Wednesday, October 10, 2012

After the Factory


  1. Looking forward to this ... did you hear what the fellow said? "It's the people." I work in Detroit and I see the signs of people rising up amidst the ruins, creative, smart and committed. Jay Leno can joke about Detroit, but he'll never understand what it's like to be in a place where they haven't surrendered to his brand of gloom and cynicism.

  2. I am very excited by this topic. More details please, e.g. when released, is this cinema piece?

    Post industrial urbanism is a major issue for the next 50 years. We now have the ability to manufacture far in excess of our demand. What will become of the over capacity? Very interesting indeed!

  3. Here's the official website list of screenings. It appears to be making the rounds of the Midwest.

    I completely missed the pre-release press for this, but it's been written about in the Detroit papers. I'm hoping it makes it to San Francisco.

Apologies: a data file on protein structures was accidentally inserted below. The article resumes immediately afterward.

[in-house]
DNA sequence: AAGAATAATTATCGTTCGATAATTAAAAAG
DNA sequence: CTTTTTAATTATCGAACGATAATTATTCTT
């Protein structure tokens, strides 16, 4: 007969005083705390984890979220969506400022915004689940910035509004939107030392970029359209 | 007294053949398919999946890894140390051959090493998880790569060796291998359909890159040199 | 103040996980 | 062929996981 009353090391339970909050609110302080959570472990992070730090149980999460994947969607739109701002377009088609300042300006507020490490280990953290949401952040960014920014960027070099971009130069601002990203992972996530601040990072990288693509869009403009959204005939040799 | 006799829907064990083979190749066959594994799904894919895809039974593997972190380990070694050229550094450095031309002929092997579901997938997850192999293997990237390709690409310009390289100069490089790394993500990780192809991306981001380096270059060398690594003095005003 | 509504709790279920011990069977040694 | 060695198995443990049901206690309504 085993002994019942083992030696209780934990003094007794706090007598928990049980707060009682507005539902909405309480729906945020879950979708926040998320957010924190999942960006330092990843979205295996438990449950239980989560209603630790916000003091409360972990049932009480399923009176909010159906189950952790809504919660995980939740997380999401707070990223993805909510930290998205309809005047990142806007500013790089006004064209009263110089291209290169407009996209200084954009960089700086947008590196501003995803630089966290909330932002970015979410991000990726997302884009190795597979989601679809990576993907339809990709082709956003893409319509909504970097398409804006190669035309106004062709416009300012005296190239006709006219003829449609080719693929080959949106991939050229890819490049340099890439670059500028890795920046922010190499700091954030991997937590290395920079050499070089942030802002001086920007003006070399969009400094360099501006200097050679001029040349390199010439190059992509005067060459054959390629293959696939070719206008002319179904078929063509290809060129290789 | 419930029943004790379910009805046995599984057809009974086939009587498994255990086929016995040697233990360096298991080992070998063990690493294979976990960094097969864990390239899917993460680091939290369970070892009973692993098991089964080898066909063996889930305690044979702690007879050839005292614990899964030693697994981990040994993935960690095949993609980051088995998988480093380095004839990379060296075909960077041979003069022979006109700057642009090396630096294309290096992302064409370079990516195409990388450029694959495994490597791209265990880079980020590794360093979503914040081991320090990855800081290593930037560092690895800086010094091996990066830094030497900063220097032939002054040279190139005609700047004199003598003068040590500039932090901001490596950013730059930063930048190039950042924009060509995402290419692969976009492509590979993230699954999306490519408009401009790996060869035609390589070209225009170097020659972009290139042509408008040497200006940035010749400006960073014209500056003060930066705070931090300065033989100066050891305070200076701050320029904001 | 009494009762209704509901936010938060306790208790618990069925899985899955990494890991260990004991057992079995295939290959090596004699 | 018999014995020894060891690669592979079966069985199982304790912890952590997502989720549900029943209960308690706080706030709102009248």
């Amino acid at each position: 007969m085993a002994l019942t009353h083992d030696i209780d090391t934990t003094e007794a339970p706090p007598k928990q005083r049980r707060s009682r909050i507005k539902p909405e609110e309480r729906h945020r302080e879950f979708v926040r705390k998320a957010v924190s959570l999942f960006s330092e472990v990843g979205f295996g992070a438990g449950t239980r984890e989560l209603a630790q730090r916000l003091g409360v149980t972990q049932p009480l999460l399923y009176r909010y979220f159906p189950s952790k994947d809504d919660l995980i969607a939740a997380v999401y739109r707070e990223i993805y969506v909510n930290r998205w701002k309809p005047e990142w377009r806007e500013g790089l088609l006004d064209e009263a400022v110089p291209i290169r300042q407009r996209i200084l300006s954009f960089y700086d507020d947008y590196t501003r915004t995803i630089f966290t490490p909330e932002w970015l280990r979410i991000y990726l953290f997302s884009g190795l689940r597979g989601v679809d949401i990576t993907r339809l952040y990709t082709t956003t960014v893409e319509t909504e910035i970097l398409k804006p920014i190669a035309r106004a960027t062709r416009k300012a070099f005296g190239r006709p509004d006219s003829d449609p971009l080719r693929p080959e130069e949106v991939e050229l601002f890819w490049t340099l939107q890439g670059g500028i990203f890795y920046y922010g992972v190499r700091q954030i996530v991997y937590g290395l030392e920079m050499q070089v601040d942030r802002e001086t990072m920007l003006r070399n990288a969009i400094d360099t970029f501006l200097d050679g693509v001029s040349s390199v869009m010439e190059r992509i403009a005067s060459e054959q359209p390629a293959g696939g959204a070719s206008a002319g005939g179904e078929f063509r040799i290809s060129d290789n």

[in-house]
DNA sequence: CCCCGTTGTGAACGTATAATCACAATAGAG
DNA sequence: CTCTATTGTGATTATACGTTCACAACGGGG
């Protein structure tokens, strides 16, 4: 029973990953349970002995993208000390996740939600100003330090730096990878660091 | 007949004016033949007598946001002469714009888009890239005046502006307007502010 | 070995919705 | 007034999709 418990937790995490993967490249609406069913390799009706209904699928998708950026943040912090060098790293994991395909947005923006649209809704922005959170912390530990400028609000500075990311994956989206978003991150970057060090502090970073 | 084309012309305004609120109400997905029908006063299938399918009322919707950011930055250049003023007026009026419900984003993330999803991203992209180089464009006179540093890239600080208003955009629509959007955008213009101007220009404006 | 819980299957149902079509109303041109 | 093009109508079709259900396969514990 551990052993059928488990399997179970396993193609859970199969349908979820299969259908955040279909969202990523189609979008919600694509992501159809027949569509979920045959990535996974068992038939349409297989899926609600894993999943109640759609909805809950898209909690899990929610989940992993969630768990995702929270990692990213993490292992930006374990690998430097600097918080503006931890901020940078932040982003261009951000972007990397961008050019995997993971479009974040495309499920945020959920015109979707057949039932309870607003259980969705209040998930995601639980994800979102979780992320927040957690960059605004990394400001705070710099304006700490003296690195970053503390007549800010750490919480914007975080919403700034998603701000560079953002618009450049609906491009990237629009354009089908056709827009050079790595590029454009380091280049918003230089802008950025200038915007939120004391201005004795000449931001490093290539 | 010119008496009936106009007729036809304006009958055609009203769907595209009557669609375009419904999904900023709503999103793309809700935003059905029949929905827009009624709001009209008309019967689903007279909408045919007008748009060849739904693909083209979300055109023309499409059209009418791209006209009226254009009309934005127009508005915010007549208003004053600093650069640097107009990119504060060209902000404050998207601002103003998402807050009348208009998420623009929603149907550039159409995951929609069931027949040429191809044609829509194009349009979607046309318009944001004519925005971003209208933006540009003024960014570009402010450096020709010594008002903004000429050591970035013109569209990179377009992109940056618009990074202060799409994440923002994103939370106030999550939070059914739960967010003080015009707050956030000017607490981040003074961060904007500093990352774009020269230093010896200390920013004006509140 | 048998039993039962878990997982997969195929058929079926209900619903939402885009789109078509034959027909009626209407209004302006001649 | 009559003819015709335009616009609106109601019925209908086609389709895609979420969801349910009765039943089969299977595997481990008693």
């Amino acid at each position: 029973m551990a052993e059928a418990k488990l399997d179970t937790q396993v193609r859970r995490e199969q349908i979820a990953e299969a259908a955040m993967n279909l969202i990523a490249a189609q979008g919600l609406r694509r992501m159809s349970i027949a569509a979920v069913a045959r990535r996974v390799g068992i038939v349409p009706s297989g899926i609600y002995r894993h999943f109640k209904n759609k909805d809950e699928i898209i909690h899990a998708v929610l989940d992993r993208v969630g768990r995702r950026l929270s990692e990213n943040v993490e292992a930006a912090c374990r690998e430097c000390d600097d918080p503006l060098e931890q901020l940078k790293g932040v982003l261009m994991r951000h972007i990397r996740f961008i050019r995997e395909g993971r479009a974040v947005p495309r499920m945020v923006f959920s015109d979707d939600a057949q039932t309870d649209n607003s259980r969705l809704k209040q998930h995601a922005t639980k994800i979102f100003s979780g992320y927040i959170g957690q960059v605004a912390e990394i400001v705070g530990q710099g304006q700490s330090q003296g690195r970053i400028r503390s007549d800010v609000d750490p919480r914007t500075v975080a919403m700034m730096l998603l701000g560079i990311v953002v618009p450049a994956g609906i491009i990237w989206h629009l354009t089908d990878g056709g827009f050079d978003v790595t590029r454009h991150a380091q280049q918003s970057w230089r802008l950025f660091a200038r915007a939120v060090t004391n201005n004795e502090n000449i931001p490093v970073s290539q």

4. Regional economies have balances of payments, too.

    Regional income (from outside the region) has to be sufficient to pay for whatever the region wants to import.

    Most regions import almost everything they consume. Hardly any region is broadly self-sufficient anymore.

    The primary ways of earning income from outside your region are exports of manufactured goods/materials, extracted natural resources, or farm products. Pensions, savings and government transfer payments also contribute to local income, as does local provision of education or medical care to consumers who come from elsewhere and bring money.

    Just about every job in retail and local services and most related to distribution are import-related.

    "Post-industrial" means less money for stuff we want to buy from outside our region.


Thanks for commenting. I moderate comments, so it may take a while for your comment to appear. You might enjoy my book about Flint called "Teardown: Memoir of a Vanishing City," a Michigan Notable Book for 2014 and a finalist for the 33rd Annual Northern California Book Award for Creative NonFiction. Filmmaker Michael Moore described Teardown as "a brilliant chronicle of the Mad Maxization of a once-great American city." More information about Teardown is available at